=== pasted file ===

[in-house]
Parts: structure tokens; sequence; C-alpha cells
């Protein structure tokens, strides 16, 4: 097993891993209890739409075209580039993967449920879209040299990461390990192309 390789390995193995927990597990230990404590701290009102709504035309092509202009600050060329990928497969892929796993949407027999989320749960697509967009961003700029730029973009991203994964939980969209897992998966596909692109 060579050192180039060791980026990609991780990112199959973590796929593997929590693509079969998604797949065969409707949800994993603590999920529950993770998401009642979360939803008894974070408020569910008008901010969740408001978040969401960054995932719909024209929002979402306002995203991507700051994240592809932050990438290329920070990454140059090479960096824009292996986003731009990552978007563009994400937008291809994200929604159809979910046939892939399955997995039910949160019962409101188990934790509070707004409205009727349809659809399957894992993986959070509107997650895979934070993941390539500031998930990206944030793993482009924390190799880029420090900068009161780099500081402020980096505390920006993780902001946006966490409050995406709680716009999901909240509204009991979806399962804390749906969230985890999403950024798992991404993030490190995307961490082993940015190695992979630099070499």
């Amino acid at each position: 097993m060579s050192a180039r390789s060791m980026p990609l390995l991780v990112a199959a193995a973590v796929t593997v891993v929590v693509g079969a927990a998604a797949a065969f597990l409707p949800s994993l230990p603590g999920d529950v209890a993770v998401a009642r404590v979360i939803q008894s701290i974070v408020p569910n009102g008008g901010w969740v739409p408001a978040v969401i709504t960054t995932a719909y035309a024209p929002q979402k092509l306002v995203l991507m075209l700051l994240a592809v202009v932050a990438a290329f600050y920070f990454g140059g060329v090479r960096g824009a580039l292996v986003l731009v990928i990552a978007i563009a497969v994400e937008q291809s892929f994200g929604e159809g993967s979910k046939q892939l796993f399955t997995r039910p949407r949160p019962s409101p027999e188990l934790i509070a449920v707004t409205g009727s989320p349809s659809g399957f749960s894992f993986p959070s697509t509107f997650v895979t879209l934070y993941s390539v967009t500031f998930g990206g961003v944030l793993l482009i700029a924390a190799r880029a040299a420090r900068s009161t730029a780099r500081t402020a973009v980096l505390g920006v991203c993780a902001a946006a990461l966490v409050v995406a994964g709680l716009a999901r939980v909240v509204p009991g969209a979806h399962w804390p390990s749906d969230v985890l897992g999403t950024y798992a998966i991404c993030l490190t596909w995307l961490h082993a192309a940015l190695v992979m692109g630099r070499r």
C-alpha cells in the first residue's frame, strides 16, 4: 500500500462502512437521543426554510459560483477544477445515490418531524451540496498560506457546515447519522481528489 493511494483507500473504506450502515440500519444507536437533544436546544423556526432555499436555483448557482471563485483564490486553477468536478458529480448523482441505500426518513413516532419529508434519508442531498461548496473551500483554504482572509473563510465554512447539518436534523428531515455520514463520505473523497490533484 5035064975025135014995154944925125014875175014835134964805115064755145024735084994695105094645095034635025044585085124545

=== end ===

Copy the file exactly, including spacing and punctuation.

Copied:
[in-house]
Parts: structure tokens; sequence; C-alpha cells
């Protein structure tokens, strides 16, 4: 097993891993209890739409075209580039993967449920879209040299990461390990192309 390789390995193995927990597990230990404590701290009102709504035309092509202009600050060329990928497969892929796993949407027999989320749960697509967009961003700029730029973009991203994964939980969209897992998966596909692109 060579050192180039060791980026990609991780990112199959973590796929593997929590693509079969998604797949065969409707949800994993603590999920529950993770998401009642979360939803008894974070408020569910008008901010969740408001978040969401960054995932719909024209929002979402306002995203991507700051994240592809932050990438290329920070990454140059090479960096824009292996986003731009990552978007563009994400937008291809994200929604159809979910046939892939399955997995039910949160019962409101188990934790509070707004409205009727349809659809399957894992993986959070509107997650895979934070993941390539500031998930990206944030793993482009924390190799880029420090900068009161780099500081402020980096505390920006993780902001946006966490409050995406709680716009999901909240509204009991979806399962804390749906969230985890999403950024798992991404993030490190995307961490082993940015190695992979630099070499």
């Amino acid at each position: 097993m060579s050192a180039r390789s060791m980026p990609l390995l991780v990112a199959a193995a973590v796929t593997v891993v929590v693509g079969a927990a998604a797949a065969f597990l409707p949800s994993l230990p603590g999920d529950v209890a993770v998401a009642r404590v979360i939803q008894s701290i974070v408020p569910n009102g008008g901010w969740v739409p408001a978040v969401i709504t960054t995932a719909y035309a024209p929002q979402k092509l306002v995203l991507m075209l700051l994240a592809v202009v932050a990438a290329f600050y920070f990454g140059g060329v090479r960096g824009a580039l292996v986003l731009v990928i990552a978007i563009a497969v994400e937008q291809s892929f994200g929604e159809g993967s979910k046939q892939l796993f399955t997995r039910p949407r949160p019962s409101p027999e188990l934790i509070a449920v707004t409205g009727s989320p349809s659809g399957f749960s894992f993986p959070s697509t509107f997650v895979t879209l934070y993941s390539v967009t500031f998930g990206g961003v944030l793993l482009i700029a924390a190799r880029a040299a420090r900068s009161t730029a780099r500081t402020a973009v980096l505390g920006v991203c993780a902001a946006a990461l966490v409050v995406a994964g709680l716009a999901r939980v909240v509204p009991g969209a979806h399962w804390p390990s749906d969230v985890l897992g999403t950024y798992a998966i991404c993030l490190t596909w995307l961490h082993a192309a940015l190695v992979m692109g630099r070499r």
C-alpha cells in the first residue's frame, strides 16, 4: 500500500462502512437521543426554510459560483477544477445515490418531524451540496498560506457546515447519522481528489 493511494483507500473504506450502515440500519444507536437533544436546544423556526432555499436555483448557482471563485483564490486553477468536478458529480448523482441505500426518513413516532419529508434519508442531498461548496473551500483554504482572509473563510465554512447539518436534523428531515455520514463520505473523497490533484 5035064975025135014995154944925125014875175014835134964805115064755145024735084994695105094645095034635025044585085124545